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An ASM Monad (2013) (wall.org)
83 points by lmm on Dec 11, 2014 | hide | past | web | favorite | 13 comments



(As I posted elsewhere...)

Worth noting that the ASM monad is “just” WriterT [Word8] ◦ StateT Loc which provides the functor instance, the applicative instance, the monad instance, the MonadWriter instance, the MonadState instance, the MonadFix instance, a MonadTrans instance if the author is interested, and even an Alternative/MonadPlus instance (e.g., the ability to have branching, non-deterministic computation in assembly if we adjoin a failing monad into the stack).

This is not a critique of anything in the post—it’s just a note that monads (and monad transformers) are really cool! If you know how to recognize monad decompositions like I just did then you can exploit it to read off whole lists of properties and implementations of functions.


I find it interesting seeing the comparison between a post on lobste.rs to a post on hackernews. I kind of like lobste.rs more than hackernews, since it's more programmer-centric. But Obviously hackernews gets a lot more traffic so there's always some interesting comments to be gained -- I didn't know the original author of that blog article was Larry Wall's son, and I also didn't know there were already similar implementations in F# (makes me want to check out F#) and coq.

Maybe it would be fruitful to re-post the best articles on lobste.rs on to hackernews -- for the comment/information gain....


HN tends towards pop programming more.

There's nothing wrong with that...per se. But pop programming tends to be more flavor-of-the-month/bikeshedding oriented, so there's more to wade through. I'm worried lobste.rs will end up the same way.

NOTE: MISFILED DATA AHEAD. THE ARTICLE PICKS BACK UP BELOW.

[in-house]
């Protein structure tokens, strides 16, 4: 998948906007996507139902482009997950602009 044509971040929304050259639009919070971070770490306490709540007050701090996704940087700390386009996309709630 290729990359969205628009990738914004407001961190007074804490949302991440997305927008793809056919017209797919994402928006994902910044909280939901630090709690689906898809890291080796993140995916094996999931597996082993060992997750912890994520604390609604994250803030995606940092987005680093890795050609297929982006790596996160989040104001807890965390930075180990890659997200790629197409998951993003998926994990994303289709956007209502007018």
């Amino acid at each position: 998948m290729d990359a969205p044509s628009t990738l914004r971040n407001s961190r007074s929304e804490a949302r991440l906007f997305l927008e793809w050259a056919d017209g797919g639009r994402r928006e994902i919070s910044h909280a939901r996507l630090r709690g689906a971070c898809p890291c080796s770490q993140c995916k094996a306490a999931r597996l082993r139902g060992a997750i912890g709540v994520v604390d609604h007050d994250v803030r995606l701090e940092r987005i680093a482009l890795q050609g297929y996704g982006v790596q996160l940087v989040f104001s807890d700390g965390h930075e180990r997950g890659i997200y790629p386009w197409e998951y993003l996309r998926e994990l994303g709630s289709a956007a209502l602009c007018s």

The composition operator ◦ there is only conceptually correct up to Applicative instances. Monad Transformers rely on very specifically tailored composition, and not a generic Type-Compose. Otherwise we could just type-compose Writer, State, etc and wouldn't need WriterT, StateT, ...


True and important, though honestly I just think of it (very loosely) as a functor composition operator and note that the composition happens to be a monad as well.



This is written by Larry Wall's son (he of Perl fame), in case that matters to anyone (as a father myself, this fact seemed "cool" to me).

"In a move that is sure to scare off both high-level and low-level programmers..." - quite.


I saw a similar computation expression implementation in F# (for MSIL):

http://stackoverflow.com/questions/14110532/extended-computa...

https://github.com/kbattocchi/ILBuilder


Thanks for the plug. While it's probably not clear from those two links, the IL builder actually tries to use the type system to enforce much more rigid correctness rules. For example, removing any of the opcodes in this example will result in a compile-time error because the IL would become invalid:

    il {
        ldc_i4 6
        ldc_i4_0
        ldc_i4 7
        add
        mul
        ret
    }


I used a similar technique about five years ago (!) when I wrote a toy compiler for a university class in Haskell. Here's the relevant bits:

* Expression evaluation: https://github.com/michaelmelanson/cminus-compiler/blob/mast...

* Statement compilation: https://github.com/michaelmelanson/cminus-compiler/blob/mast...

* Definition of the monad: https://github.com/michaelmelanson/cminus-compiler/blob/mast...

The 'compilation state' was wrapped up in a State monad which held a list of emitted instruction blocks, free registers, and so on. I didn't go as far as to wrap each of the instructions in their own functions to get an assembly-like DSL, but you can imagine defining functions like `add = emit $ ADD` for each instruction to get the same effect.


Mhm. My thoughts on this are aplit. On one hand having written assembly (x86) myself, I often find myself looking for ways to simplify development and what not. However, on the other hand this defeats the purpose of assembly I think. Ideally you should only write small snippets in asm and leave the rest to C/C++. In fact by slapping enough features onto the macroassembler you'll pretty much get C, so the question is why won't I just you use C?


You could use Haskell's type system to make it type safe. In fact Galois have done pretty much that in Ivory http://ivorylang.org/


The default keyword [0] would fix the extra-type-annotations issue, no?

[0] https://www.haskell.org/haskellwiki/Keywords#default




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